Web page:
Time Period—2 sixty minute classes

Learning Sequence—

a. Opener—Review and discussion of slides.
b. Student Participation—1. Students will create their own character masks. They may use pencil and paper to sketch ideas. 2. A form must be made out of balled up newspaper that is taped secure with masking tape in the shape of an oval, circle or any other shape (around the size of a football). 3. Everyone must cut about 2 dozen plaster strips approximately 8 inches long. 4. Begin procedure by dipping one strip at a time as needed into a bowl of water to moisten, apply horizontally across the form. Continue until front of form is covered by one layer of plaster. 5. Next repeat step 4 , but apply strips vertically to the form (cut new strips as needed). At this point there should be no newspaper showing through the front of the form. 6. Now cut smaller strips , roll or squish these and apply to form to make features like hair, eyes, eyebrows, nose, ears, mouth, cheeks, and chin. At this point, stop lesson , clean up work area and let form dry thoroughly till next lesson.
(Continue next lesson)

a. Opener—Discuss how masks were decorated with paint, beads and shells. Refer back to examples observed at the museum.
b. Student Participation
Plaster should be completely dry before applying any paint and eye slits should be cut with scissors or a knife

1. Using black paint, cover the entire mask so no white plaster is showing.
2. When dry, decorate with shells, beads, and yarn. Other colors of paint may be used to bring out certain features(this should be kept to a minimum). Most African masks are primarily black due to the use of wood or stain.
3. When all decoration is complete, the ball of newspaper may be removed from the back of the mask and the edges can be cut with a scissors to form an even contour shape.
____c. Closure—Students should look over their masks carefully for any missing details. They should check to see if their masks are symmetrical and balanced in design.
Evaluation—Does the mask show an understanding of the technique used to make it? Was the student able to follow directions? Is the student able to talk about their mask and tell about its characteristics?

Lesson #6

Learning Objective—Students will learn what an explanatory tale is. They will learn how to take an idea (explaining some natural occurrence or phenomenon or animal habit) and bring it to life as a story by creating characters and scenes and a story.

Performance Objective—Each student will write their own folktale that explains some natural occurrence or phenomena or habit in animal or humans. They will invent new characters or may choose to borrow some from tales they may already have heard. They will be involved in every aspect of producing a few of the tales into skits.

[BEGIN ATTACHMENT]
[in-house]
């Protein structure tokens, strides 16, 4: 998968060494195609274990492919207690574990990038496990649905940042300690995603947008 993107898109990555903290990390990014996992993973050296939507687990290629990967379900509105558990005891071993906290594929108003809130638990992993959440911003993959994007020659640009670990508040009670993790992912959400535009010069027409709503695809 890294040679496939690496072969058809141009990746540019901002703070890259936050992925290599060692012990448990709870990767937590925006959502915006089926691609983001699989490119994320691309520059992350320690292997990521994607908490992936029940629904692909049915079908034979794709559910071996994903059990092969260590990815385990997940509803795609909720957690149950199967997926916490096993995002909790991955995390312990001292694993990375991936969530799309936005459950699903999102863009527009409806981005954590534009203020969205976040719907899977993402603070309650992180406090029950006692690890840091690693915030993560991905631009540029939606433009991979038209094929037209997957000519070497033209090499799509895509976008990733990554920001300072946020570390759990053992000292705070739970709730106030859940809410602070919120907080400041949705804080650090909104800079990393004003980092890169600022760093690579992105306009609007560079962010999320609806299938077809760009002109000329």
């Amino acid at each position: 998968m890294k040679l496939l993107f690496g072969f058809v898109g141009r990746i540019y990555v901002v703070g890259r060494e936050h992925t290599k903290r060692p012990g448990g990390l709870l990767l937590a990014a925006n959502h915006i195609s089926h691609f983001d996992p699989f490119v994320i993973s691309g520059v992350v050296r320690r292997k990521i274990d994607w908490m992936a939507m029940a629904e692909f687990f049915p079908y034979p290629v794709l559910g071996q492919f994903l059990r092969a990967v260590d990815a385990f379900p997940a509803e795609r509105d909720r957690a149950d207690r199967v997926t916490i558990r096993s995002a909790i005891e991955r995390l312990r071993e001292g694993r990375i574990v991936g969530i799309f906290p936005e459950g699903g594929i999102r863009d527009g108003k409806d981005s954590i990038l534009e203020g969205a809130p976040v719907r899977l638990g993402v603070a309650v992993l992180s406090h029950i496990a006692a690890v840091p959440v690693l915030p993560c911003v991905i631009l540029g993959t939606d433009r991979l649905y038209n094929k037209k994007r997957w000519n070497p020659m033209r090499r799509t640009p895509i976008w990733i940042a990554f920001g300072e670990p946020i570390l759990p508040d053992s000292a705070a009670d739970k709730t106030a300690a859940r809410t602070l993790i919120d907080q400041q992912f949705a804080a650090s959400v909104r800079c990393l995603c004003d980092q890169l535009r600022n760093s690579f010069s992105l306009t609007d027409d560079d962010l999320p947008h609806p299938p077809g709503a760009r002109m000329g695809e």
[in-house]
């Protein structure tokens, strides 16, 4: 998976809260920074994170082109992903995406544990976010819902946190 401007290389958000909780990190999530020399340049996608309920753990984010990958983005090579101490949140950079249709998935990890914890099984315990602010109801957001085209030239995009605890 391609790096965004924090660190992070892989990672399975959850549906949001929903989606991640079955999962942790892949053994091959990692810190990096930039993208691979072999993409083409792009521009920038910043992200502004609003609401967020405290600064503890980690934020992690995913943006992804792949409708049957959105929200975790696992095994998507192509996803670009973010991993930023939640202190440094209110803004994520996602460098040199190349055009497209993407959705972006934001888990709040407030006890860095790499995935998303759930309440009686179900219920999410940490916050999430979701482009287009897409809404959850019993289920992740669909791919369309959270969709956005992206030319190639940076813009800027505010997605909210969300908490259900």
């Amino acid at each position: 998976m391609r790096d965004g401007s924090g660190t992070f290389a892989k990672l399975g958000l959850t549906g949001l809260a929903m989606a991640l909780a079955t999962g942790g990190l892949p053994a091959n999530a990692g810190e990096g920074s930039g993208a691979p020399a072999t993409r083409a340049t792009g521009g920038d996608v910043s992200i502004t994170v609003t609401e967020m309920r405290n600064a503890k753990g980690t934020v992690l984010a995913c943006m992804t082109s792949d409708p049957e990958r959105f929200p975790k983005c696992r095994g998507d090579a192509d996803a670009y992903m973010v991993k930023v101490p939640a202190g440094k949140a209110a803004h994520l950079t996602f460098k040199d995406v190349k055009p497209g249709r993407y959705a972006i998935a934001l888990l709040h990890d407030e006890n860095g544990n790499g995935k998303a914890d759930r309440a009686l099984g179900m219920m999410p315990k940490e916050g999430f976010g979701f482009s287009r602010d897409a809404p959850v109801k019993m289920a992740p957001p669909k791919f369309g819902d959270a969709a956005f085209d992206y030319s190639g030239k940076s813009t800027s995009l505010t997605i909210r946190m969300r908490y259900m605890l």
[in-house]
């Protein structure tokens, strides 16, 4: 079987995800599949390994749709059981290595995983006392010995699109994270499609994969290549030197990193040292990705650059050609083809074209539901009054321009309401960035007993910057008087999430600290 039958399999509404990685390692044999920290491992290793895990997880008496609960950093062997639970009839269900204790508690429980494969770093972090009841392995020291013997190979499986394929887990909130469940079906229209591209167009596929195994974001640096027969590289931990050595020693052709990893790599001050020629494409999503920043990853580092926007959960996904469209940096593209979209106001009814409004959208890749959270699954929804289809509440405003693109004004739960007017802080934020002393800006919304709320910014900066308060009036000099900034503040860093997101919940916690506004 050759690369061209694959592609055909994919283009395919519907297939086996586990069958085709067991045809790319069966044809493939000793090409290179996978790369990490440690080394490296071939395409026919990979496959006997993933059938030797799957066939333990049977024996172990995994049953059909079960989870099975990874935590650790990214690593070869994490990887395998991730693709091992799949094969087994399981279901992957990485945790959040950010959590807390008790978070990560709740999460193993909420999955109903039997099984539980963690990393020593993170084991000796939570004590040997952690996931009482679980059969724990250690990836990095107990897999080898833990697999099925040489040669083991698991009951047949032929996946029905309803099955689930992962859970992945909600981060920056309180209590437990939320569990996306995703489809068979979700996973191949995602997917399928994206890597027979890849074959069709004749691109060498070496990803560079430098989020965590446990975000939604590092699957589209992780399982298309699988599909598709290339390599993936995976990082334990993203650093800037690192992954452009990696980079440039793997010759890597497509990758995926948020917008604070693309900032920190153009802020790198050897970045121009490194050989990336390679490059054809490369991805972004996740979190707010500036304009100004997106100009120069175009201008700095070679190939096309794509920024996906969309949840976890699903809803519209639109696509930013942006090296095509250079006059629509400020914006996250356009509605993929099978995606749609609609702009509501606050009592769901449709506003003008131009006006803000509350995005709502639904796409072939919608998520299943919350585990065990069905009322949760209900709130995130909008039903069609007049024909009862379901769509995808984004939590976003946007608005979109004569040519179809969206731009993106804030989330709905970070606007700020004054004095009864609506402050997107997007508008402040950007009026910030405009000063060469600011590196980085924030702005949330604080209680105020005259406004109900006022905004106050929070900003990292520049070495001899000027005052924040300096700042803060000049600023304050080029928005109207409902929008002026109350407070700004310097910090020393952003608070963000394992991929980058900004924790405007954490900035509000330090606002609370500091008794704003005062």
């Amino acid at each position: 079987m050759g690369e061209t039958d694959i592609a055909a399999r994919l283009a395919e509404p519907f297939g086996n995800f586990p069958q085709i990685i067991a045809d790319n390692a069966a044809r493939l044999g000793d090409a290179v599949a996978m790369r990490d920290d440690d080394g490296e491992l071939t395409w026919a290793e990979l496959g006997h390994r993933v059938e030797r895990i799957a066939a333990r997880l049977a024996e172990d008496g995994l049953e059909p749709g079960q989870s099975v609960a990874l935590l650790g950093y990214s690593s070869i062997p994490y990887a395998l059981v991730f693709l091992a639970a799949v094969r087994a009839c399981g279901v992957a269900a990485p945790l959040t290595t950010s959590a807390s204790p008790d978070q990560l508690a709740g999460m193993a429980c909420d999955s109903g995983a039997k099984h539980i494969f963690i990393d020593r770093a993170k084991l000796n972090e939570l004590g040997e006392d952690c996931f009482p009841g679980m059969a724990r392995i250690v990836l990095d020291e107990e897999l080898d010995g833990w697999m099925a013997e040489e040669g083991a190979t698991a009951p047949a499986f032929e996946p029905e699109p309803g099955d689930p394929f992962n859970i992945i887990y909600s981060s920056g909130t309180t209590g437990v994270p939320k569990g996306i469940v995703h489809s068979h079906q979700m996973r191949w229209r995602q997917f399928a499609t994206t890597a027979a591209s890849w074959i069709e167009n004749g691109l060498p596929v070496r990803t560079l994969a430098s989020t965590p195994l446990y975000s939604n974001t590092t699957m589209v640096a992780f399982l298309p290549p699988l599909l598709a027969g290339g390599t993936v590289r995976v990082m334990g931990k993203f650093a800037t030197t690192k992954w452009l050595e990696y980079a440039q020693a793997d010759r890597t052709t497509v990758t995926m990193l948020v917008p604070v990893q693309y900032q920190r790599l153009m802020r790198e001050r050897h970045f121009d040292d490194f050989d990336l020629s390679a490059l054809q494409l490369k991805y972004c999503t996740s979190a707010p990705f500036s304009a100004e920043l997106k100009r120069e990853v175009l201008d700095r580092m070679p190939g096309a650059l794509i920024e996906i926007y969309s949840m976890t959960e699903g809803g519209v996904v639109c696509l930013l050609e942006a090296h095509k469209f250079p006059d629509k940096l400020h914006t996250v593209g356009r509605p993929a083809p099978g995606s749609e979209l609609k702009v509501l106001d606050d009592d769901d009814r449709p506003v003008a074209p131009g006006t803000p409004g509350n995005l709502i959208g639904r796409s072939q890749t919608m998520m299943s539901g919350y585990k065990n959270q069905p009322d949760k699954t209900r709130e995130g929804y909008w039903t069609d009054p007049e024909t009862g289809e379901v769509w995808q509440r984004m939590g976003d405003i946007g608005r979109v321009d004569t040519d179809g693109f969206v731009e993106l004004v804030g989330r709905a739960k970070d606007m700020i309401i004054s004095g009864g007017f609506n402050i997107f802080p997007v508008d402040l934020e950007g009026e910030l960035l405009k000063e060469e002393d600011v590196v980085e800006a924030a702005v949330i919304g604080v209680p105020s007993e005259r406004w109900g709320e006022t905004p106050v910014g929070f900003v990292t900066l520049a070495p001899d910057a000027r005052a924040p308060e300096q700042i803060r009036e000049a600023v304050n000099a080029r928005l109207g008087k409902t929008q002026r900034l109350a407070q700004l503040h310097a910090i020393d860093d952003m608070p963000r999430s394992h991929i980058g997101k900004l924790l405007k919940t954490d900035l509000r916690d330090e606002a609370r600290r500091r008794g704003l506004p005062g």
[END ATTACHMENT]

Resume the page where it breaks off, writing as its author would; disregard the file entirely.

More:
Materials—Paper, pencils, their masks should be available to refer to.

Time Period—1 sixty minute class

Learning Sequence—

a. Opener—Review the concept of an explanatory tale. Tell the students that they are to create their own folktale which explains why or how something came to be. They may use more modern examples of how nature has changed, giving the change a fictional cause.
b. Student Participation—Students may work on their own or in pairs to write a clear story based on their ideas.
c. Closure—Each student or group of students will read or tell their folktale. They will give their tale a title.
Evaluation—Does the folktale clearly explain some occurrence or phenomena within the natural world.

Lesson #7 and 8

Learning Objective—Students will learn to work as a group as they take a few of the stories written from lesson #6 and bring them to life in play form. They will learn to respect the ideas and creativity of others by cooperating in the production of these tales.

Performance Objective—Students will listen to all the tales and then as a group decide on which few to bring to life. This decision should be reached by taking a vote with consideration given to ease of converting the written version into play form. For example; what props and or scenery would need to be made? How many characters are needed? Is the plot and meaning of the tale simple enough for all to understand? What amount of time is needed to rehearse and perform skit?

Materials—Masks created in lesson #4 and #5, various art materials (paints, large mural paper, cardboard, scissors, tape, glue, old clothing for costumes)

Time Period—2 sixty minute classes.

Learning Sequence—

a. Opener—Deciding on which tale or tales to bring into play form (should be limited to no more than three or four if they are short). Each written tale should be reread clearly to the class.
b. Student Participation—1. After listening to the tales, the class should be divided into smaller groups with each group assigned a certain tale. 2. These small groups will be given time to assign roles, to create simple and minimal props (no backdrops needed), and to rehearse at least twice. Remind students that these tales are not polished performances but merely simple skits used to dramatize an idea. 3. Many of the masks created in the previous art lesson should be used for some of the characters.
c. Closure—Dramatizing the skits to fellow classmates. Invite another class to come and see the performance.
Evaluation—Was the occurrence, phenomenon, or habit of nature clear to the audience? Did the students work cooperatively in their groups? Was everyone involved?

(worksheet available in print form)

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1. Frank Willet, African Art, Praeger Pub.Co., New York,1975, Pg. 143.